What is your creative process like when coming up with a novel or screenplay?
Well Shane, because on a lower budget I don’t have name actors such as I did on Omega Cop with Adam ‘Batman’ West, so I have to be sure to grab the audience right away in the first scene, add some mystery that has to be explained so that they keep watching.
My mental technique of writing both novels and screenplays is to think of the view watching my story on TV while he holds a remote control in his hand pointing it at the TV and thinking, “Okay, this is interesting. I’ll watch one more scene. Okay, one more scene. And then he finally is at the end of the movie.
In Forbidden Power, the hero has to decide to invite the mysterious woman to his hotel room or not. When he goes to the lobby ATM to get cash (thinking she’s a pro) and then buys condoms, I’ve got the male viewers hooked for sure. From there I have to keep them hooked. That’s what I do for every scene until the end. Keep that suspense, interest and pace up so I don’t lose the view because Bruce Willis or Brad Pitt is not in the movie.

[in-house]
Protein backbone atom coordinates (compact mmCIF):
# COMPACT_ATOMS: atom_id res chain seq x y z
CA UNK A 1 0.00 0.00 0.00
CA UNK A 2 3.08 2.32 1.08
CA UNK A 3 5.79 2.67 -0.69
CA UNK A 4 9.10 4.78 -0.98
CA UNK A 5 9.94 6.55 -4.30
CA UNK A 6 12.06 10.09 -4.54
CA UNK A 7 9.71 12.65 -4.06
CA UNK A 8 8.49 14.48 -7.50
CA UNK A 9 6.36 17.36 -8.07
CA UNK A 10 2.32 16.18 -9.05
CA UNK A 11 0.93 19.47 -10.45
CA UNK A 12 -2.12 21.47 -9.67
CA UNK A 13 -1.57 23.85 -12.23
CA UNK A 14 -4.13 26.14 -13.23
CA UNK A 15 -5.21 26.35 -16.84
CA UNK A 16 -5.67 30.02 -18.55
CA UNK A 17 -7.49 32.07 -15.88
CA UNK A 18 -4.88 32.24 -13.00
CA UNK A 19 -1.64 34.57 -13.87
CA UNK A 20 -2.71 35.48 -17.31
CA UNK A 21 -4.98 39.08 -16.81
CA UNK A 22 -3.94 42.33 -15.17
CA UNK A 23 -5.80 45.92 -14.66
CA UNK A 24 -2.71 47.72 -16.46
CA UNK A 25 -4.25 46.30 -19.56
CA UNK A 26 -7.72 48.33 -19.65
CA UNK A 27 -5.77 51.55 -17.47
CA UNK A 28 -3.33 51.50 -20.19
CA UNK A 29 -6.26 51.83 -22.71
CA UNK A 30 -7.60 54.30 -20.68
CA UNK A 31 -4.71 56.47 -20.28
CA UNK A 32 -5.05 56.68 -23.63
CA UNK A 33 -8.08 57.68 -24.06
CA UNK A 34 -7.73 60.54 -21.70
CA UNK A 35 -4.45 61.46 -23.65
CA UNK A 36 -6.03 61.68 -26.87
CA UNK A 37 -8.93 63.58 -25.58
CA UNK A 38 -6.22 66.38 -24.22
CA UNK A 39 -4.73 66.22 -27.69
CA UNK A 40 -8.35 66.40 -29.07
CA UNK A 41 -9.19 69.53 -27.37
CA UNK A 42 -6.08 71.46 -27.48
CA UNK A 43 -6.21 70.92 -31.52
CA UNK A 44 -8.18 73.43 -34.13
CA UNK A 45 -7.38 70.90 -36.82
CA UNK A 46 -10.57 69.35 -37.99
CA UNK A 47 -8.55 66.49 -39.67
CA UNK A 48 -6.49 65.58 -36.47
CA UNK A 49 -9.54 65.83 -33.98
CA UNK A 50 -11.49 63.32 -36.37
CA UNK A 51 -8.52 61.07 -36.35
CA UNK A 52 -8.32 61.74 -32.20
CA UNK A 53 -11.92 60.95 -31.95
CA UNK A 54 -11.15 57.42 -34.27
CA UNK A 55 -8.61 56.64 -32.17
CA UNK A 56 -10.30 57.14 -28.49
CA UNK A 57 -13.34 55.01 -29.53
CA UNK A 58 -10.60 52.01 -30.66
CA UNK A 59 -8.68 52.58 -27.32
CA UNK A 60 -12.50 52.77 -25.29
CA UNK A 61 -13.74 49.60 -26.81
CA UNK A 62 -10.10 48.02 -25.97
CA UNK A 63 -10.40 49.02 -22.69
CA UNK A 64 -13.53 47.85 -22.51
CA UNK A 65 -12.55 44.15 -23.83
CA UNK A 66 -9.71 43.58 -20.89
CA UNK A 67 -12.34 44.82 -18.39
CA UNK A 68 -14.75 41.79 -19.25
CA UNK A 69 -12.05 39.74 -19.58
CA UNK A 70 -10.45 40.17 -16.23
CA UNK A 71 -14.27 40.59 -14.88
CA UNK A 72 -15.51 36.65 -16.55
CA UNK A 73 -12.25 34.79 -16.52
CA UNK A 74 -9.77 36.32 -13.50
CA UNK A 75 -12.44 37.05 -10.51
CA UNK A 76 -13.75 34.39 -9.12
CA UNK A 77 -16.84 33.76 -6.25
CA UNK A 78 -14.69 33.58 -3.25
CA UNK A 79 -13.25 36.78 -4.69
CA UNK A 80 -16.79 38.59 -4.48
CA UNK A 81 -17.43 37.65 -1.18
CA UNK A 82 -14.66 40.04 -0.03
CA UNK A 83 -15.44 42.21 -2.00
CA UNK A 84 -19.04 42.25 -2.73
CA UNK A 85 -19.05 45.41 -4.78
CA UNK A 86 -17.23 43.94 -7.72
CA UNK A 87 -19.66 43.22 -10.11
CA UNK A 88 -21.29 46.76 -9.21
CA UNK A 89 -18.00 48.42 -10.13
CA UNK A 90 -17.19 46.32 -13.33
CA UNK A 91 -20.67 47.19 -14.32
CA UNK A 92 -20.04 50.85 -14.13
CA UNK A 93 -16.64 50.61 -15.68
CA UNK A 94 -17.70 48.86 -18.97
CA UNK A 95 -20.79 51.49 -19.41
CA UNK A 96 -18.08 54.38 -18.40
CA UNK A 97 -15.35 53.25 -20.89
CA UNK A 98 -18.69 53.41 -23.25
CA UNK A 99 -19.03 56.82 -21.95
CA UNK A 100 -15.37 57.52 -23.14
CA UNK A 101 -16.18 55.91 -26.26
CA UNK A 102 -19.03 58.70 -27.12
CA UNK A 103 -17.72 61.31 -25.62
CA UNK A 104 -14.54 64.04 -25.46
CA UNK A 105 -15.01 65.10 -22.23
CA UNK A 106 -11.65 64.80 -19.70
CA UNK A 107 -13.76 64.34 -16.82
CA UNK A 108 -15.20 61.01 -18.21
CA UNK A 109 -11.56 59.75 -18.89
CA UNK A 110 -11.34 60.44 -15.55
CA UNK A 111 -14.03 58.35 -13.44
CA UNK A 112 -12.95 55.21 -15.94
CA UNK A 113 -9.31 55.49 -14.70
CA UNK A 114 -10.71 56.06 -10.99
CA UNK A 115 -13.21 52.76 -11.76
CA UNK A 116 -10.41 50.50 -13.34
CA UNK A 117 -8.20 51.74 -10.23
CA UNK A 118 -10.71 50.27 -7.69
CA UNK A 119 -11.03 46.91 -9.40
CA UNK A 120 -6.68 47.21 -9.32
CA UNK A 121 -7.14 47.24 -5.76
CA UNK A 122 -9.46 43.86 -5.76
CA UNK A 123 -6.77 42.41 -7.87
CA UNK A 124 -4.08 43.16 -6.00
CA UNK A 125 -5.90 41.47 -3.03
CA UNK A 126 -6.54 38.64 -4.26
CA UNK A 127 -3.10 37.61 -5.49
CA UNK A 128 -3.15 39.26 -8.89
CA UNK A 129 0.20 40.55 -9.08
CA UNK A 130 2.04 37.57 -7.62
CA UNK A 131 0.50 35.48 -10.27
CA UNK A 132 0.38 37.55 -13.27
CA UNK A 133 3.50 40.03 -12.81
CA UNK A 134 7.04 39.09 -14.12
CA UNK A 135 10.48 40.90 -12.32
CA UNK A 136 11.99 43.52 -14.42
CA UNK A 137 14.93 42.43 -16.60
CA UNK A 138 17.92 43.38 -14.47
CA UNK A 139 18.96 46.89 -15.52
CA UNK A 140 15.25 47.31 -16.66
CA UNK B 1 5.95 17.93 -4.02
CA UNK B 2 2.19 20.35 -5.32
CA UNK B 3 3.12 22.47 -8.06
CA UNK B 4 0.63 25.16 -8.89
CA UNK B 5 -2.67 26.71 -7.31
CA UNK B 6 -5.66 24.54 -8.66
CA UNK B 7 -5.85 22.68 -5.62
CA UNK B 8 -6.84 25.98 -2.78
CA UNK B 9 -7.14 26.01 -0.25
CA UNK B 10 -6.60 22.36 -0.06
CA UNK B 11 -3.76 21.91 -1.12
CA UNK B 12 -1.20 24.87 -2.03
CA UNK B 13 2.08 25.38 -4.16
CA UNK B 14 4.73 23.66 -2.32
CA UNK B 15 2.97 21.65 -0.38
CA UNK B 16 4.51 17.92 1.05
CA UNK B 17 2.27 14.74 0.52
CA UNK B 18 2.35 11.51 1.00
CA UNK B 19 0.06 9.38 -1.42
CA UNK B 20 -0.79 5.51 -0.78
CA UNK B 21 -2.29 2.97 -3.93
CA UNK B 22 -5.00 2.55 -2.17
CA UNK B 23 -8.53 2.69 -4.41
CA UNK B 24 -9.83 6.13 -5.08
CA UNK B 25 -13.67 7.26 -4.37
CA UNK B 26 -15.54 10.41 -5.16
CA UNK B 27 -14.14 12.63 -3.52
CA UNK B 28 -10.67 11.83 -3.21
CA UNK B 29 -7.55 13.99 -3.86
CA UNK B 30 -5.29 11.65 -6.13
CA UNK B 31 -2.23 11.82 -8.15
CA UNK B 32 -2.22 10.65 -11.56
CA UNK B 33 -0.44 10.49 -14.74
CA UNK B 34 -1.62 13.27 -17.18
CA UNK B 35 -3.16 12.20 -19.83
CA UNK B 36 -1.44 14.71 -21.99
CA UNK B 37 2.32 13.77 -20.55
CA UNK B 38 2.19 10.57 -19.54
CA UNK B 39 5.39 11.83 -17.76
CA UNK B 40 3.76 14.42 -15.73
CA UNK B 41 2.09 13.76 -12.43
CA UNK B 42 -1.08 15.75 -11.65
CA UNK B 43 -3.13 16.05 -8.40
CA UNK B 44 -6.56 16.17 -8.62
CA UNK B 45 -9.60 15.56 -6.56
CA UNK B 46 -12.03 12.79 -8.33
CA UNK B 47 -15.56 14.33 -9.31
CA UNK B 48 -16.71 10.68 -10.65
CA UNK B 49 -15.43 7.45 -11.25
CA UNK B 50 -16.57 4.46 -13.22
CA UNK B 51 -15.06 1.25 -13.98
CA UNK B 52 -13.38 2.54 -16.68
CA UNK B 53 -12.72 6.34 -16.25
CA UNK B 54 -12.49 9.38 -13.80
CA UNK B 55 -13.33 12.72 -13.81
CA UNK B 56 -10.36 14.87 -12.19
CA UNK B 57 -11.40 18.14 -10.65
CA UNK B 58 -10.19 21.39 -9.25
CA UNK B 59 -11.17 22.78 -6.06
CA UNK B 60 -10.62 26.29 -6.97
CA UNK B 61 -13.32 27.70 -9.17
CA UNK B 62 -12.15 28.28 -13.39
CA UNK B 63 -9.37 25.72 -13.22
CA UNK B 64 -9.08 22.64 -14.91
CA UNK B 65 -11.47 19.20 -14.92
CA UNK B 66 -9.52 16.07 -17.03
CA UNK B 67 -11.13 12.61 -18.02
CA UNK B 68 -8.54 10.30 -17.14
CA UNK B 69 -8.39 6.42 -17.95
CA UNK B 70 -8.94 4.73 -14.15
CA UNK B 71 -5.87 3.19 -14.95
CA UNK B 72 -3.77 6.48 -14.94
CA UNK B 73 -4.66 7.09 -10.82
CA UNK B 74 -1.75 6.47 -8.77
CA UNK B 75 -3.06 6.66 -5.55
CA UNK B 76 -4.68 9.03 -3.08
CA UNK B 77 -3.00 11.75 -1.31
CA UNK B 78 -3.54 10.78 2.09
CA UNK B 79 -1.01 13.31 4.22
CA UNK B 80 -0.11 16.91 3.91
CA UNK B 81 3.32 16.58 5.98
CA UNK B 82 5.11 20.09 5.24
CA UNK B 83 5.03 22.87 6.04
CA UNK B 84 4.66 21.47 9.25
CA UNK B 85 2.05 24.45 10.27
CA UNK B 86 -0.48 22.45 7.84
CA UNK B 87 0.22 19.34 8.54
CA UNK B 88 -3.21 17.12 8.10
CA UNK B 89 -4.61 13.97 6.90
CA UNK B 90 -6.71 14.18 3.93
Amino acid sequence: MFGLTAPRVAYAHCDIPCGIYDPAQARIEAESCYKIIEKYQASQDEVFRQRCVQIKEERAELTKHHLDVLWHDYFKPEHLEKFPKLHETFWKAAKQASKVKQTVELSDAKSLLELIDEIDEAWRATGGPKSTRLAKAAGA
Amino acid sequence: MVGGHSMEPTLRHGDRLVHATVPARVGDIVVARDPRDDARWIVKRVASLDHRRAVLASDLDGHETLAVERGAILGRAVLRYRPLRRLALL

What’s next for you? Another film?
I was thinking about doing my novel McKnight’s Memory as a movie. I already made an audio-book with Frank Sinatra Jr. narrated it about a CIA agent with amnesia. But then when I started getting good reviews on Forbidden Power from movie web sites with some of the reviewers saying, ‘I hope there’s a sequel’, so I decided to do that. But mostly because I like to do ‘weird and surprising’ action-drama scenes that keep the audience interested.
I’ll have to see how the fan base for the first movie builds over the next months as it is now available for rental on Amazon. If there are enough fans, then I’ll dive into the sequel.
Nice talking with you, Paul. And good luck with your new movie.
Thanks, Shane. It was fun talking with you.
Check out Forbidden Power on Amazon here!